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Speech by Herr Hitler at Wilhelmshaven on April 1, 1939.

GERMANS! Volksgenossen und Volksgenossinnen!

Whoever wishes to estimate the decline and regeneration of Germany must look at the development of a city like Wilhelmshaven. A short time ago it was a dead spot almost without any title to existence, without any prospect of a future; to-day it is filled again with the hum of work and production. It is good if one recalls again to memory this past.

When the city experienced its first rise to prosperity, this coincided with the regeneration of the German Reich after its battle for unification. This Germany was a Germany of peace. At the same time as the so-called peace-loving virtuous nations were carrying on quite a number of wars, the Germany of that time had only one aim, namely, to preserve peace, to work in peace, to increase the prosperity of her inhabitants and thereby to contribute to human culture and civilisation.

This peace-time Germany tried with unceasing industry, with genius and with perseverance to set up its inner life and to assure for itself a proper place in the sun through participation in peaceful rivalry with other nations.

In spite of the fact that this Germany was for decades the surest guarantor of peace and devoted herself only to her own peaceful business, other nations, and particularly their statesmen, could not refrain from persecuting this regeneration with envy and hate and finally answering it with a war.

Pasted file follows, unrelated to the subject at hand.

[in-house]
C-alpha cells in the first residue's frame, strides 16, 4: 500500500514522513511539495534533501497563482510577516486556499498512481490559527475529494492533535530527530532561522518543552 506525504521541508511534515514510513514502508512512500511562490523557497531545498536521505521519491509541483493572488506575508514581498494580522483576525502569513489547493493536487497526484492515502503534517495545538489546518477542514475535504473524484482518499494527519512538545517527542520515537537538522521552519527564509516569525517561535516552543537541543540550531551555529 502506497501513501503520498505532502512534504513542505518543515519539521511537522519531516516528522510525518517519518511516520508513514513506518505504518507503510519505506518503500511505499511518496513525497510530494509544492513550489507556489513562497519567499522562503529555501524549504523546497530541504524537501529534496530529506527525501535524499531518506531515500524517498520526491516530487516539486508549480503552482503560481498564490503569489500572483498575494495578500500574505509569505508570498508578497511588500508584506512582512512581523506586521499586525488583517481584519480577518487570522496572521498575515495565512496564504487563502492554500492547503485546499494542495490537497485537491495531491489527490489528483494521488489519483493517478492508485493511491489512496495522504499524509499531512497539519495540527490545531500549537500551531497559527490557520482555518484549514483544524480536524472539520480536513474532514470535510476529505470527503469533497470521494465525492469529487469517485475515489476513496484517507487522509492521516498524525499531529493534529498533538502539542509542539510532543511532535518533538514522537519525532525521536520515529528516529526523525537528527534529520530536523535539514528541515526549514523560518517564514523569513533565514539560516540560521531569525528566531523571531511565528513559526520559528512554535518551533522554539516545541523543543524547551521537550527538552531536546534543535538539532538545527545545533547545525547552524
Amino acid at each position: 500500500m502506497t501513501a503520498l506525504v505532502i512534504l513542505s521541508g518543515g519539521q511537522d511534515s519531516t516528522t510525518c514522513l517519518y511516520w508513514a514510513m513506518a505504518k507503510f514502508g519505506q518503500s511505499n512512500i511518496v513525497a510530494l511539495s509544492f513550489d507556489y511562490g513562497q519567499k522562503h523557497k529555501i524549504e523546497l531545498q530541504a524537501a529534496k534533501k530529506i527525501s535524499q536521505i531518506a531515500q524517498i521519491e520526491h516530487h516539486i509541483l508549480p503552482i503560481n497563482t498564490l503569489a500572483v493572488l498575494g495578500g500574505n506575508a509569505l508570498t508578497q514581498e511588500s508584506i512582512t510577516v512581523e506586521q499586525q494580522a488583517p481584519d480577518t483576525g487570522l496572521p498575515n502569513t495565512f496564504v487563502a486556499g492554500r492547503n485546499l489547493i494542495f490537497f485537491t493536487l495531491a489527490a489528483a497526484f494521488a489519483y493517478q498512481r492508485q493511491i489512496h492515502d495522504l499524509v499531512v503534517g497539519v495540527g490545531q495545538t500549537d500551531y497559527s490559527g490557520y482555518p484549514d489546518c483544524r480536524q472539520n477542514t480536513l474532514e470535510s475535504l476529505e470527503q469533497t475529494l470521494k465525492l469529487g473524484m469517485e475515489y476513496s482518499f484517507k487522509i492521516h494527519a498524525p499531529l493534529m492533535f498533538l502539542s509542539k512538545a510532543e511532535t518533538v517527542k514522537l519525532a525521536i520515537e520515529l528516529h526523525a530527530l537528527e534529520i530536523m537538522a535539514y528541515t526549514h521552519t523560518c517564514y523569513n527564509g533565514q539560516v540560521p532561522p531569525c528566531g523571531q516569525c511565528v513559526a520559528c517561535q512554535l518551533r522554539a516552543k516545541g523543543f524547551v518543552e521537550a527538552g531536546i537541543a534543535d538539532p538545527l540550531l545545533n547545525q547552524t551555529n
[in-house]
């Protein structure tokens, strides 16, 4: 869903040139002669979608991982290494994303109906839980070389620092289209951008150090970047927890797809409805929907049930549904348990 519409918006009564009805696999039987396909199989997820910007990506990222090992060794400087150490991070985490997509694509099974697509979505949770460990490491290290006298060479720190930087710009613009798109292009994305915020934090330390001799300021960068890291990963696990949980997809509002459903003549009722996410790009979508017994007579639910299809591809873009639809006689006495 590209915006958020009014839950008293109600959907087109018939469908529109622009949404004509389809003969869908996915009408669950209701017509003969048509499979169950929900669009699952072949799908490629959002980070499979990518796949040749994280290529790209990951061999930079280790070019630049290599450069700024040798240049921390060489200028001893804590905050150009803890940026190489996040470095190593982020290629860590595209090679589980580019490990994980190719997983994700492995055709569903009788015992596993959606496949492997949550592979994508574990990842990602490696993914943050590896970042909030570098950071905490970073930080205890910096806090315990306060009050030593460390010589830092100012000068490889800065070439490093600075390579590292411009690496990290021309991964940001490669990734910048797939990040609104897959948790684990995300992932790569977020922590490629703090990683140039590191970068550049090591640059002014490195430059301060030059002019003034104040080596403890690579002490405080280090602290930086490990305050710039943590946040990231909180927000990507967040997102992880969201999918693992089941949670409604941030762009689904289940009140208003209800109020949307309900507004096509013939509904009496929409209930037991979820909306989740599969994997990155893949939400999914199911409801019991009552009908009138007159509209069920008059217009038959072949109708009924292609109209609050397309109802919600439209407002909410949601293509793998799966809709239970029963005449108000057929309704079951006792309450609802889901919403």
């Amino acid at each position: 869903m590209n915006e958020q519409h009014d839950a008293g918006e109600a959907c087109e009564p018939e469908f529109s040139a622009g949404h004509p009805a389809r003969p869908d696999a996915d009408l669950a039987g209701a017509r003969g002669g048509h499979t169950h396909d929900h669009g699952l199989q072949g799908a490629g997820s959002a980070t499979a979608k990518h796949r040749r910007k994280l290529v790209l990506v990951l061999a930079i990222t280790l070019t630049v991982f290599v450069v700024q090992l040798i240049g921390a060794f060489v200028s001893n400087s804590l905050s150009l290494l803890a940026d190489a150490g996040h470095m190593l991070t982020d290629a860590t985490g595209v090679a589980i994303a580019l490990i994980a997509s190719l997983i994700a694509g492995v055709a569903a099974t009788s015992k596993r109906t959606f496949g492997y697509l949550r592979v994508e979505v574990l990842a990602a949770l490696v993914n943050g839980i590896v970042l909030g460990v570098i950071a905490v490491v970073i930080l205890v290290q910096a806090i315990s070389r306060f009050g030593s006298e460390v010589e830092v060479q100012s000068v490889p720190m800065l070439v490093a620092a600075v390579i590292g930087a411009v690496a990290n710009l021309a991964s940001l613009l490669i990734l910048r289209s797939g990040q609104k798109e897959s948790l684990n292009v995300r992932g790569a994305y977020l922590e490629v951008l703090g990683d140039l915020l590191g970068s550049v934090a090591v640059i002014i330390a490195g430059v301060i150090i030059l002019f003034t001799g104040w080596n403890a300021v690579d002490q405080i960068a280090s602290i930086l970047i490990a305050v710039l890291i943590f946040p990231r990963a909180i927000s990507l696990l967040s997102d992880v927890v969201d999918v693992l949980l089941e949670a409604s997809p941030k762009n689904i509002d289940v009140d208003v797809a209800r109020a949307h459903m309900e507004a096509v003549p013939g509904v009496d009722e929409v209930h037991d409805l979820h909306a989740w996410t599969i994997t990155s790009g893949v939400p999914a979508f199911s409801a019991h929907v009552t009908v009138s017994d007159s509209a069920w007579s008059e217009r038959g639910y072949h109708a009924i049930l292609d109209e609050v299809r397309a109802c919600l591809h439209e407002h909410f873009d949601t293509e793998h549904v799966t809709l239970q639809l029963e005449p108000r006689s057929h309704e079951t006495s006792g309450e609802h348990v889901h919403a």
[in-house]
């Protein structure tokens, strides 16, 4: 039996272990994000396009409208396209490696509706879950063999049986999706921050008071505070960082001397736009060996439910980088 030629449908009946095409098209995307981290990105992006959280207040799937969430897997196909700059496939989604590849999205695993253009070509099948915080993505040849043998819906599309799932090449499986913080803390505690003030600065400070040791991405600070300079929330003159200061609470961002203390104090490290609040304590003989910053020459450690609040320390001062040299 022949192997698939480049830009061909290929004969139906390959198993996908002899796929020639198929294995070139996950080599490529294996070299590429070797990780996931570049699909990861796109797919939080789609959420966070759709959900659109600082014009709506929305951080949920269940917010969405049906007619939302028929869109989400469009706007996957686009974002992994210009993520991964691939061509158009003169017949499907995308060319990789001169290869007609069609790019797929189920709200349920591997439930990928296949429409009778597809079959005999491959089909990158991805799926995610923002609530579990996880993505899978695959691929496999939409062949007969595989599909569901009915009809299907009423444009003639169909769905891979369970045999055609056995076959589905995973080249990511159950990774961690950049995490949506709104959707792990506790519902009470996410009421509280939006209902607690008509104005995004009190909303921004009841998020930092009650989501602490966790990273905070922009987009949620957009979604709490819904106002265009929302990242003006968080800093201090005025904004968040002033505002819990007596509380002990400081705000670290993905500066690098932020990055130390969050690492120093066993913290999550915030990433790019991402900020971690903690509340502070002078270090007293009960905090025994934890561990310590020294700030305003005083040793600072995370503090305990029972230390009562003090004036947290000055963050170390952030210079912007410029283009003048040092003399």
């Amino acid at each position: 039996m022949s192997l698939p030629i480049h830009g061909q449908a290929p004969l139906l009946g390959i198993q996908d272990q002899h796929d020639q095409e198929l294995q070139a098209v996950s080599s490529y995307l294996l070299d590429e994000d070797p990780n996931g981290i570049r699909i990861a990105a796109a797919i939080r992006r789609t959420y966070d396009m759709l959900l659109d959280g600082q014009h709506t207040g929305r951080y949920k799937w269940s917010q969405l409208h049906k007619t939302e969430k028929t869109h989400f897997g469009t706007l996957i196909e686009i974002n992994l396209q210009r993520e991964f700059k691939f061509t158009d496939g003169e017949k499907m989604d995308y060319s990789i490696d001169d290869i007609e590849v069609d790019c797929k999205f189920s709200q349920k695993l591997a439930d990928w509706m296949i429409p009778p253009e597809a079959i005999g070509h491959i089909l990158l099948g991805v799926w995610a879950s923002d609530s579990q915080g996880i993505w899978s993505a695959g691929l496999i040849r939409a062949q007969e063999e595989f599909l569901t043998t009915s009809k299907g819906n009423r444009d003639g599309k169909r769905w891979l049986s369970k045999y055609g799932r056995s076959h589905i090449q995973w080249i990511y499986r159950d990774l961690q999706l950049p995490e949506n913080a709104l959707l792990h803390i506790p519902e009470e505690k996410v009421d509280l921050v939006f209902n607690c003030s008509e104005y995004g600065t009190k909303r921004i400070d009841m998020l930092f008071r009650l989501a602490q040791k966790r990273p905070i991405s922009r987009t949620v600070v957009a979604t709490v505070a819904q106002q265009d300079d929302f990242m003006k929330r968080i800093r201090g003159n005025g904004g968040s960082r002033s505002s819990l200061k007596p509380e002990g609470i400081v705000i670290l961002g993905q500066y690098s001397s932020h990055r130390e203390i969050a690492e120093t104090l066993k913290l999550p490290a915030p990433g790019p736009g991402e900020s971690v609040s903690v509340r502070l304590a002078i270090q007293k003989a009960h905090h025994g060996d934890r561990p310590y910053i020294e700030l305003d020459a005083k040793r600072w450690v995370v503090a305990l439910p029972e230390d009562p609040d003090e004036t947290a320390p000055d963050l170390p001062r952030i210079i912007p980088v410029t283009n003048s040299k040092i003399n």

We know to-day from historical records how the encirclement policy of that time had been systematically pursued by England. We know from numerous established facts and publications that in that land one was imbued with the conception that it was necessary to crush Germany militarily because its annihilation would assure to every British citizen a larger measure of this world’s goods.

Certainly Germany at that time committed errors. Its worst error was to see this encirclement and to take no steps in time to avoid it. The only reproach which we can level at the regime of that day is the fact that it had full knowledge of the devilish plan for a surprise attack on the Reich, and even so was unable to make up its mind to avoid in time such an attack, but allowed this encirclement to mature right up to the outbreak of the catastrophe.

The result was the World War.

In this war the German people, although they were in no way armed the best, fought heroically. No nation can claim for itself the glory of having beaten us to our knees, least of all those whose statesmen to-day are boasting.

Germany at that time remained unbeaten and unvanquished on land, sea and in the air. And yet we lost the war. We know the power which at that time vanquished Germany. It was the power of falsehood, the poison of a propaganda which did not shrink from distortion and untruthfulness and which caught the German Reich because it was unprepared and defenceless.

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